When you're not a medical professional and think of hormones in conversation, most people first think of estrogen, progesterone, testosterone, and occasionally thyroid – those typically associated with puberty, common illnesses, menopause, and hypothyroidism. However, there are many other hormones that play key roles in the body's daily metabolic functions.
While the players listed above are clearly critical to your health, there are plenty of other hormones that can unbalance your physical goals – whether you're looking to lose weight, improve your muscle quality, or improve your stamina and endurance.
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If I were to mention every single hormone this article would quickly turn into a novel, so I'm going to focus on three hormones that can easily affect your progression.
Know your enemies
Yes, insulin is a hormone, a very powerful and important hormone. If not well regulated, it can wreak havoc on your system. Insulin secretion is regulated by food. Foods with higher amounts of simple sugars have a stronger stimulatory effect on insulin secretion, while foods that contain more complex carbohydrates and are higher in protein have lower insulin secretion.
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Why is that important? Insulin promotes the storage of glucose as glycogen, increases the synthesis or production of triglycerides and at the same time inhibits the conversion of fatty acids into keto acids and prevents the formation of glucose from amino acids. In other words, the job of insulin is to store fuel – whether it's sugar in glycogen or fats in adipose tissue.
If you haven't discovered the key to inner peace and tranquility, at some point in your life you will have dealt with elevated cortisol levels. Cortisol is a stress hormone that is released as part of your fight or flight response during times of stress or compulsion. Cortisol spikes can be triggered by a job, relationship, stressful situation, or simply a lack of sleep. Not only is it a highly inflammatory hormone, but cortisol also aims to increase blood sugar levels during fasting by using muscle-derived amino acids to create glucose. In other words, it uses muscle for fuel. This can significantly affect your metabolic activity as your metabolic rate is dependent on muscle mass.
Know your allies
The enemy of my enemy is my friend. Glucagon is the antagonist of insulin. If the job of insulin is to store energy, then glucagon's job is to use our own energy stores as the main source of fuel. This means that when you eat high-protein, lower-sugar meals that promote the release of glucagon, you are more likely to use both fat and stored glycogen as your primary energy source, promoting a healthy weight and maintaining the amino acids and proteins that give you allow you to maintain your metabolism and your energy levels.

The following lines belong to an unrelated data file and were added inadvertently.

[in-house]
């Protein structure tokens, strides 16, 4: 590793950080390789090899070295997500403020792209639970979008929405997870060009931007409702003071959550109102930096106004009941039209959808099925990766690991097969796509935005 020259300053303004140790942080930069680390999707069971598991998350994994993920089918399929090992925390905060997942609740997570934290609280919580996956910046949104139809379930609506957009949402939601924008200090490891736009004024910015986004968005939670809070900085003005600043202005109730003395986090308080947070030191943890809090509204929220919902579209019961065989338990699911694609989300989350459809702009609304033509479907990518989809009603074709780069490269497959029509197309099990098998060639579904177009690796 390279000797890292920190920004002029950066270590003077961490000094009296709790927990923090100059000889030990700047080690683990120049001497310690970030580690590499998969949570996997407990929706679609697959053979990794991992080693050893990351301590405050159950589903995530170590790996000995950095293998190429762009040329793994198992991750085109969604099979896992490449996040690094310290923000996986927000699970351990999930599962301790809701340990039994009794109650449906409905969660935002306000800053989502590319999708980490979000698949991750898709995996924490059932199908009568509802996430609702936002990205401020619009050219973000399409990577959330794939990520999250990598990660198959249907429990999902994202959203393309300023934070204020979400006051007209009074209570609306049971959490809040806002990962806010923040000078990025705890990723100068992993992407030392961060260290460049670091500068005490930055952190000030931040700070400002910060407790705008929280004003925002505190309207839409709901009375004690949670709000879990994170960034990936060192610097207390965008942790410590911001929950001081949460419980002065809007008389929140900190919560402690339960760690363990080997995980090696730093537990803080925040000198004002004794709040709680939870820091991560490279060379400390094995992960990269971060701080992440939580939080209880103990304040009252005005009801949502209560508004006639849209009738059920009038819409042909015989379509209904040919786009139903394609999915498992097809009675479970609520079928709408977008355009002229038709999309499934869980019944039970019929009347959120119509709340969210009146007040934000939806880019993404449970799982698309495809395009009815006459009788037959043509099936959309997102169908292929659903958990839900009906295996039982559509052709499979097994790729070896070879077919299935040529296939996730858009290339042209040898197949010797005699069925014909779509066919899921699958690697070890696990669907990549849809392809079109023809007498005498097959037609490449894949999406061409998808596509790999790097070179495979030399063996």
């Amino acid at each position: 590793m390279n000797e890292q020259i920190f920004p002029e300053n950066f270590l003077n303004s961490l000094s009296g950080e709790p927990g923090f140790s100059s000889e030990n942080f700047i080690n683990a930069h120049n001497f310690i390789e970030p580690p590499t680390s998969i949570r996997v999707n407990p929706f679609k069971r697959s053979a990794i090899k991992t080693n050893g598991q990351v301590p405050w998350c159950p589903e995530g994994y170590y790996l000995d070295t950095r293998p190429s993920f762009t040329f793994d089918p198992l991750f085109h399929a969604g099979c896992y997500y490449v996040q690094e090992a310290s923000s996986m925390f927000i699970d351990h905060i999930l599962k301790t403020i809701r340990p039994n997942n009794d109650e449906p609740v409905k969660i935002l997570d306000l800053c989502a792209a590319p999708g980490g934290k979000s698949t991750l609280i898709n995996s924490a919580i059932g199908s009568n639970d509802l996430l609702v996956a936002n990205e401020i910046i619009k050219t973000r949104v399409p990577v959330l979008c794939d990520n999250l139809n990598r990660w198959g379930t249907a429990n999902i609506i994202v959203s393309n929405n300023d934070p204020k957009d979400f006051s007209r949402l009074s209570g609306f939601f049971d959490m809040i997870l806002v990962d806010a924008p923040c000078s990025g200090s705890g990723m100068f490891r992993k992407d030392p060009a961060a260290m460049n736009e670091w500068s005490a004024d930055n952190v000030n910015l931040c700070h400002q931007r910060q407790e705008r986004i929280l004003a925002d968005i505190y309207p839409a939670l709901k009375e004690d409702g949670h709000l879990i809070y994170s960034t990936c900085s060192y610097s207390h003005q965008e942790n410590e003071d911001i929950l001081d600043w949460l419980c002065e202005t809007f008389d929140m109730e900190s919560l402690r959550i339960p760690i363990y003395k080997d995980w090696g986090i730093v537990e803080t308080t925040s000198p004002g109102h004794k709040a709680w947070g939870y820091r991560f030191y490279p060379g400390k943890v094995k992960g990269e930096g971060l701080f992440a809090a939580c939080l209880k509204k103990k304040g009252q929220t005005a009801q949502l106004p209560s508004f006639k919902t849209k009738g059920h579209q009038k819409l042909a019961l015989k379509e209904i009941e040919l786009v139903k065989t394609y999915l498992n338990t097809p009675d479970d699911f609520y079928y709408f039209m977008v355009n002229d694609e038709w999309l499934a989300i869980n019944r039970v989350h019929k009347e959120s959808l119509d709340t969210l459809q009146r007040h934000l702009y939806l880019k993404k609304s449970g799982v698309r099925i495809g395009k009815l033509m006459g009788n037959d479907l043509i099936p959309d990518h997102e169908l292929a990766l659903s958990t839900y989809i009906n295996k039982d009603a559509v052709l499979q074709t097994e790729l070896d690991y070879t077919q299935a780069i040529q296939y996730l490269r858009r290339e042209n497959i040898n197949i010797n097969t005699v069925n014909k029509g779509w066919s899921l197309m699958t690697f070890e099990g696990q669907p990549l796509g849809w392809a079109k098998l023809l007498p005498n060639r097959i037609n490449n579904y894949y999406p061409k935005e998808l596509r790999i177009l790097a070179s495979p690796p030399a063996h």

10 ways to achieve hormonal balance and promote good health
- Minimize all insulin stimulating foods, including white sugar, processed flour, and excess alcohol.
- Increase your consumption of glucagon-stimulating foods, including proteins like chicken, fish, turkey, cottage cheese, yogurt, lean red beef, eggs, hemp, and protein powder (pea, rice, or whey).
- Support your hormonal health with essential fatty acids. In addition to cold water fish, nuts, and seeds, it is advisable to supplement with a distilled fish oil daily. You will love what it does for your hair too!
- Drink enough. Drinking 2 liters of water a day is critical to energy, vitality and general health. No excuses for that. Just make it a habit.
- Drink green tea. Not only does green tea boost your metabolism, but it also secretes an amino acid called L-theanine, which tends to be calming.
- Exercise, there is no way around it. Exercise is by far one of the most effective ways to lower your cortisol response.
- Sleep well. A good night's sleep can do wonders for proper cortisol secretion and weight loss. In fact, research has shown that poor quality sleep is linked to an increase in cravings and hunger, leading to weight gain.
- Hug someone you love – whether it's your child, husband, boyfriend, or parent. Hugging naturally lowers your cortisol response.
- Meditate, pray or keep a journal. While this sounds "out there" to some of you, I assure you that it works.
- Take time for yourself. Whatever you enjoy doing – going for a walk, painting, hanging out with friends – try to set aside at least 15 to 30 minutes a day.